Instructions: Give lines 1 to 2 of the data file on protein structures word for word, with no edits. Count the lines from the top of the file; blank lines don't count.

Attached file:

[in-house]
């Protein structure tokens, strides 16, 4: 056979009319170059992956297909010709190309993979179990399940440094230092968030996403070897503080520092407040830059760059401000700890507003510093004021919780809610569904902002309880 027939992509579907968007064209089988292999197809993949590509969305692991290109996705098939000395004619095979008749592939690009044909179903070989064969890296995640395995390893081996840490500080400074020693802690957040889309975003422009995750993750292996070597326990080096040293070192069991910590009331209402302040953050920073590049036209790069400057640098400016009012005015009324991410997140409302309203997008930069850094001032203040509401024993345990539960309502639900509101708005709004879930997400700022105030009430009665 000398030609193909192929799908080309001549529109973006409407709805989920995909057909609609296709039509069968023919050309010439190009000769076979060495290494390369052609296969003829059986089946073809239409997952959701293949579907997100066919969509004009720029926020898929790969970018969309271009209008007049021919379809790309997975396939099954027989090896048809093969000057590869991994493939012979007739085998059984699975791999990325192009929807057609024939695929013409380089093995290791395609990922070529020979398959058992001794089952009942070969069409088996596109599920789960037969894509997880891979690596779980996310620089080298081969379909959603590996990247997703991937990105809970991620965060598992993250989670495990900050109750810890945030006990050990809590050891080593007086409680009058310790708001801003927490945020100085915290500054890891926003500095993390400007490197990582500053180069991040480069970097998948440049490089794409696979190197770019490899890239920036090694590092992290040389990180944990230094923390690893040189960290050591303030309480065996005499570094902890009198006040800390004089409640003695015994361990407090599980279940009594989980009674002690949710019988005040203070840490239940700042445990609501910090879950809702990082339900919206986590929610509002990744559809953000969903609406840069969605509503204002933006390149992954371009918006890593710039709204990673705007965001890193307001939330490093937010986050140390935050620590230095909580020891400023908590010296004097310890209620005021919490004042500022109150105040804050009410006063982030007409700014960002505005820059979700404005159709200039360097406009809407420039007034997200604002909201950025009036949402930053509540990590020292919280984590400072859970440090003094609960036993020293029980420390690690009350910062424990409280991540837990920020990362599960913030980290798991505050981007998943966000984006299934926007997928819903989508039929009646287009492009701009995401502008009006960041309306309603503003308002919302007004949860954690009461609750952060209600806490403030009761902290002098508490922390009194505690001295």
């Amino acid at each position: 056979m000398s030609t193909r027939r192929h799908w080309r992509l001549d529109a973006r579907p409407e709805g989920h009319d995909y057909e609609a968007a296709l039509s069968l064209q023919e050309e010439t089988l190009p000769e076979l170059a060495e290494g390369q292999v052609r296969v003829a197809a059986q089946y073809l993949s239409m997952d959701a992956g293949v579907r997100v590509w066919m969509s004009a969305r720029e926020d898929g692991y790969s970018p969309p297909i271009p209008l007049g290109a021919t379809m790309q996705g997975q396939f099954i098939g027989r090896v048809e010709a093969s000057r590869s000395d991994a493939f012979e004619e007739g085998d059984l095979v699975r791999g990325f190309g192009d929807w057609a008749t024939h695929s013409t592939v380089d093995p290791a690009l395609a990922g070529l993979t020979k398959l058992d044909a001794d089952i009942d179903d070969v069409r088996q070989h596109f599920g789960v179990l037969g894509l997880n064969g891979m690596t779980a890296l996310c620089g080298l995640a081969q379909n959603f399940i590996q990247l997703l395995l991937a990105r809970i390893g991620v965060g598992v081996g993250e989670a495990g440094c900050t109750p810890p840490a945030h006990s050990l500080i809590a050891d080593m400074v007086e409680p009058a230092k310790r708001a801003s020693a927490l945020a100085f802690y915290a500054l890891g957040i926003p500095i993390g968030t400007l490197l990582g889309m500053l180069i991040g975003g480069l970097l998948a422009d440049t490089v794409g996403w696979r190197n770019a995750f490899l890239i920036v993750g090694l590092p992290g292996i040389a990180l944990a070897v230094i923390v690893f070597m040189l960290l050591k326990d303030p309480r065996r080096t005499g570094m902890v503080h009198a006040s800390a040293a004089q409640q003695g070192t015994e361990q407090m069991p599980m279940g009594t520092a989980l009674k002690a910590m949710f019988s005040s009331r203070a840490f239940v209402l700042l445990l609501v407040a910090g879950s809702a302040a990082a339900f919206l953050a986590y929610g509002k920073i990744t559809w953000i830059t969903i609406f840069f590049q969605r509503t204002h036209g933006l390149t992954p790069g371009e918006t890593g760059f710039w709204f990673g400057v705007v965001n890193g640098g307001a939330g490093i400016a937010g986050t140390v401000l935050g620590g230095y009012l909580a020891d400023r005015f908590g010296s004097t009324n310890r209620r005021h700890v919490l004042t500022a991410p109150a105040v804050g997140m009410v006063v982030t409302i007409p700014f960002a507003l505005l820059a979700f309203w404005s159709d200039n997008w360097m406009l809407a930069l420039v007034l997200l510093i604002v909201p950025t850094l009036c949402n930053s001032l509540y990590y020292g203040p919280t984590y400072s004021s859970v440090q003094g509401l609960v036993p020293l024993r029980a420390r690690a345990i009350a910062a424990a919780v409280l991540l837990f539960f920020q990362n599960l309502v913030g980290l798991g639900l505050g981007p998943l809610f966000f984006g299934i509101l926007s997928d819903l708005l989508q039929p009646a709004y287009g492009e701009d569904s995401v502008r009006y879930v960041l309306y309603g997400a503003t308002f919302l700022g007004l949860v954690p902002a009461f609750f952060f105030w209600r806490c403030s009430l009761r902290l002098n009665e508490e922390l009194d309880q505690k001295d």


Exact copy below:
[in-house]
């Protein structure tokens, strides 16, 4: 056979009319170059992956297909010709190309993979179990399940440094230092968030996403070897503080520092407040830059760059401000700890507003510093004021919780809610569904902002309880 027939992509579907968007064209089988292999197809993949590509969305692991290109996705098939000395004619095979008749592939690009044909179903070989064969890296995640395995390893081996840490500080400074020693802690957040889309975003422009995750993750292996070597326990080096040293070192069991910590009331209402302040953050920073590049036209790069400057640098400016009012005015009324991410997140409302309203997008930069850094001032203040509401024993345990539960309502639900509101708005709004879930997400700022105030009430009665 000398030609193909192929799908080309001549529109973006409407709805989920995909057909609609296709039509069968023919050309010439190009000769076979060495290494390369052609296969003829059986089946073809239409997952959701293949579907997100066919969509004009720029926020898929790969970018969309271009209008007049021919379809790309997975396939099954027989090896048809093969000057590869991994493939012979007739085998059984699975791999990325192009929807057609024939695929013409380089093995290791395609990922070529020979398959058992001794089952009942070969069409088996596109599920789960037969894509997880891979690596779980996310620089080298081969379909959603590996990247997703991937990105809970991620965060598992993250989670495990900050109750810890945030006990050990809590050891080593007086409680009058310790708001801003927490945020100085915290500054890891926003500095993390400007490197990582500053180069991040480069970097998948440049490089794409696979190197770019490899890239920036090694590092992290040389990180944990230094923390690893040189960290050591303030309480065996005499570094902890009198006040800390004089409640003695015994361990407090599980279940009594989980009674002690949710019988005040203070840490239940700042445990609501910090879950809702990082339900919206986590929610509002990744559809953000969903609406840069969605509503204002933006390149992954371009918006890593710039709204990673705007965001890193307001939330490093937010986050140390935050620590230095909580020891400023908590010296004097310890209620005021919490004042500022109150105040804050009410006063982030007409700014960002505005820059979700404005159709200039360097406009809407420039007034997200604002909201950025009036949402930053509540990590020292919280984590400072859970440090003094609960036993020293029980420390690690009350910062424990409280991540837990920020990362599960913030980290798991505050981007998943966000984006299934926007997928819903989508039929009646287009492009701009995401502008009006960041309306309603503003308002919302007004949860954690009461609750952060209600806490403030009761902290002098508490922390009194505690001295």